Star Trek V: The final Frontier – Spock, Kirk and McCoy
Star Trek V: The Final Frontier is without a doubt a touchy subject among Star Trek fans, there’s a growing segment of fans who have found enjoyment in it and still a large number who see it as the worst of the series.
In the weeks leading up to the thirtieth anniversary of Star Trek V: The Final Frontier I have spent a good deal of time considering what I wanted to say about it. I can recall being impressed with it when I was young, disliking it more as I got older and winding up with mixed feelings now. We could take a walk through my viewpoint and talk about the movies strengths and weaknesses, but I think it would be far more fitting today to talk about what it could have been.
The story behind the making of The Final Frontier is one of the most interesting of the entire franchise, and the truth is the concept of the movie wasn’t initially flawed, but everything that happened behind the scenes leading up to the release of it caused it to be poorly executed.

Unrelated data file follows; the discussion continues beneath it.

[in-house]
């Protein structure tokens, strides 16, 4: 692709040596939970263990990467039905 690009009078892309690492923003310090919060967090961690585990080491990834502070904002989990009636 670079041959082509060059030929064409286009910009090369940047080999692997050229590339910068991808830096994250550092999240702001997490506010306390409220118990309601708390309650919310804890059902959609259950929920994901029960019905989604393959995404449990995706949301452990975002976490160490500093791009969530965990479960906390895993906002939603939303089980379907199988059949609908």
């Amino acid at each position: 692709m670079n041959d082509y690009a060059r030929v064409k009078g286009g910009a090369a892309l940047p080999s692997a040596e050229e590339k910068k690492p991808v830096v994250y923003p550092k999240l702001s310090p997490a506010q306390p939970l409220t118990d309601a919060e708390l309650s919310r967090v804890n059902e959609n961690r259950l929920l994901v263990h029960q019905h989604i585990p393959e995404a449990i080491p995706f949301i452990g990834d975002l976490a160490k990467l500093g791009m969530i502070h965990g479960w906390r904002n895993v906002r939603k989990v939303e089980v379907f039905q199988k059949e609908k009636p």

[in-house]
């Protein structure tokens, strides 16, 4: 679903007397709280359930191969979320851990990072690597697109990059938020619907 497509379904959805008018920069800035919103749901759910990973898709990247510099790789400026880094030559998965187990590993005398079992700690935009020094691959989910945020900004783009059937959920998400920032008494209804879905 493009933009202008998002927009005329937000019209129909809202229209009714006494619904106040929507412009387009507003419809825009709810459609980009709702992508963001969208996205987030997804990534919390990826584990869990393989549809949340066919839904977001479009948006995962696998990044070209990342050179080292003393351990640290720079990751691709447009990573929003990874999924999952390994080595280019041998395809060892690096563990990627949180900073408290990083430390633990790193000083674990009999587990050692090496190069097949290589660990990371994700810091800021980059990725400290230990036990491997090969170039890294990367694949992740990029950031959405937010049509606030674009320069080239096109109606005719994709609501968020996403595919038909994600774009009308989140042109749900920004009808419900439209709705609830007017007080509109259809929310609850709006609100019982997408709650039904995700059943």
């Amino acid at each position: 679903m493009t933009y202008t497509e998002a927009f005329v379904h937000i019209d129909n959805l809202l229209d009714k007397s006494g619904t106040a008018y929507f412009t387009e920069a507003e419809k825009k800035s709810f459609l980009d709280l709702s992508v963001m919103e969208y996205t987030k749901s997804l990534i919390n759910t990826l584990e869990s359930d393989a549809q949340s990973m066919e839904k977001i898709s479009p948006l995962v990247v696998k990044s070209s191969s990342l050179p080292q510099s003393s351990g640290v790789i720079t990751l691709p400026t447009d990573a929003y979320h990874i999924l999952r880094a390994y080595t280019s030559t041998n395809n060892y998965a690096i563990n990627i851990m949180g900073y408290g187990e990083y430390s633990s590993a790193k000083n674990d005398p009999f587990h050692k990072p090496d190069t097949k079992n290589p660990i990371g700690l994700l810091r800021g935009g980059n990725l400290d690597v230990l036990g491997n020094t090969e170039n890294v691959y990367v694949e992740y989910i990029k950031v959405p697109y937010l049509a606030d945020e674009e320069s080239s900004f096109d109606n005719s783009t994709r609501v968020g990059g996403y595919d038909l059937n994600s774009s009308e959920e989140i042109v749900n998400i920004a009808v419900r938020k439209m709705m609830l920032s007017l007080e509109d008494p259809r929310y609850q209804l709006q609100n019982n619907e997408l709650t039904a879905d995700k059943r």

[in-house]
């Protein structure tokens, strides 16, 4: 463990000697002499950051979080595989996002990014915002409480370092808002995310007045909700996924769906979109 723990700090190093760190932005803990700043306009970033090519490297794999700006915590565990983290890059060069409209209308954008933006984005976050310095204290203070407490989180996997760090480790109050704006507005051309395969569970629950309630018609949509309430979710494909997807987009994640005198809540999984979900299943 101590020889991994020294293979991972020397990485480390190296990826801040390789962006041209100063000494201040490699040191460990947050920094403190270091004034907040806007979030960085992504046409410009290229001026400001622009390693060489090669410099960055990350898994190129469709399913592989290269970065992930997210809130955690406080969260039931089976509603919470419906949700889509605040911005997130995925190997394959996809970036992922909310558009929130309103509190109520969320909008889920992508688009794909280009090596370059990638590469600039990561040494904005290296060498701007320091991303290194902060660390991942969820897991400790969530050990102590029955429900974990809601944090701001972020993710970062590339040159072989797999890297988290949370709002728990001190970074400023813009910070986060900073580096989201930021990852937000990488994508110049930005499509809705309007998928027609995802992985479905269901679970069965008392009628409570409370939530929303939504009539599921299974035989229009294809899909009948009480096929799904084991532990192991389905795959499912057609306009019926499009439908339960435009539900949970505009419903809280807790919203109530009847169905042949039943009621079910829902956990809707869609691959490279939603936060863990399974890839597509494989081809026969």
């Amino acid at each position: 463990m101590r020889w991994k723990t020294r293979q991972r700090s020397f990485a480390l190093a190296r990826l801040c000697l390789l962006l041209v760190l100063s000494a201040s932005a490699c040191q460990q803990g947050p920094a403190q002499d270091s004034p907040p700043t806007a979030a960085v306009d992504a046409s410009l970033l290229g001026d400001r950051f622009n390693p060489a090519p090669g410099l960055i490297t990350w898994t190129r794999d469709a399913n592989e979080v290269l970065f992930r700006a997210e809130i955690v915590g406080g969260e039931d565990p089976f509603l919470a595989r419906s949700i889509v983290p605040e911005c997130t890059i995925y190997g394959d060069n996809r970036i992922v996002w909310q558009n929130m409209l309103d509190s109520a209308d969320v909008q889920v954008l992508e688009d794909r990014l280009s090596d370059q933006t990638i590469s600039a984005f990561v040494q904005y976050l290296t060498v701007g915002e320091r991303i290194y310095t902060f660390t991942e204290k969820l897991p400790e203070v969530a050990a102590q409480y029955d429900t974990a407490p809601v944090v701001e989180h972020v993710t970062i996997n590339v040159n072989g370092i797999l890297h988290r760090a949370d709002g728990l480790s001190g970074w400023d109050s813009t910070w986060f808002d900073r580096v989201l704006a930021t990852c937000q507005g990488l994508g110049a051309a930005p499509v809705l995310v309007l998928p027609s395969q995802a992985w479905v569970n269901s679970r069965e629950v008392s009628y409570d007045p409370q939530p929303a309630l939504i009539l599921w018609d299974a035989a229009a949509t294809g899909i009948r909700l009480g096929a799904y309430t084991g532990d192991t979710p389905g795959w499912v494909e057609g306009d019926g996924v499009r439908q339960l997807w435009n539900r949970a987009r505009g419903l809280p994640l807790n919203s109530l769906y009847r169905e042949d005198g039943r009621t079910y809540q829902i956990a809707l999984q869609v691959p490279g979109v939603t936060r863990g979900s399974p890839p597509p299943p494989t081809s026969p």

A little while back Elliot Thorpe wrote a fantastic piece entitled In Defense of William Shatner’s Star Trek V: The Final Frontier, if you haven’t read it, or haven’t read it lately I strongly suggest giving it a read, Elliot makes some great points that may just change your outlook on a few aspects of the movie.
The Original Concept was a solid one, then so much happened….
The first problem was one you wouldn’t expect to be a problem, the success of Star Trek IV: The Voyage Home caused Paramount to hold on to the idea that the fifth movie had to be as funny as the fourth, it made sense to them because of The Voyage home having been their second best return on investment so far in the Star Trek franchise. Unfortunately, this would also help The Final Frontier to stand as their eighth best return on investment.
Some stories just aren’t comedies, that’s not to say that a serious movie can’t have laughs, but it was a mistake for the studio to step in with an expectation like this from a franchise that has managed to police it’s genre bending so well right from the beginning.
Then there was the studios failure to come to an agreement with the writer that William Shatner wanted to help bring his vision to life. No, we can’t really blame the studio for a two-sided negotiation, but had they made the deal work we would have had a script written by a bestselling author.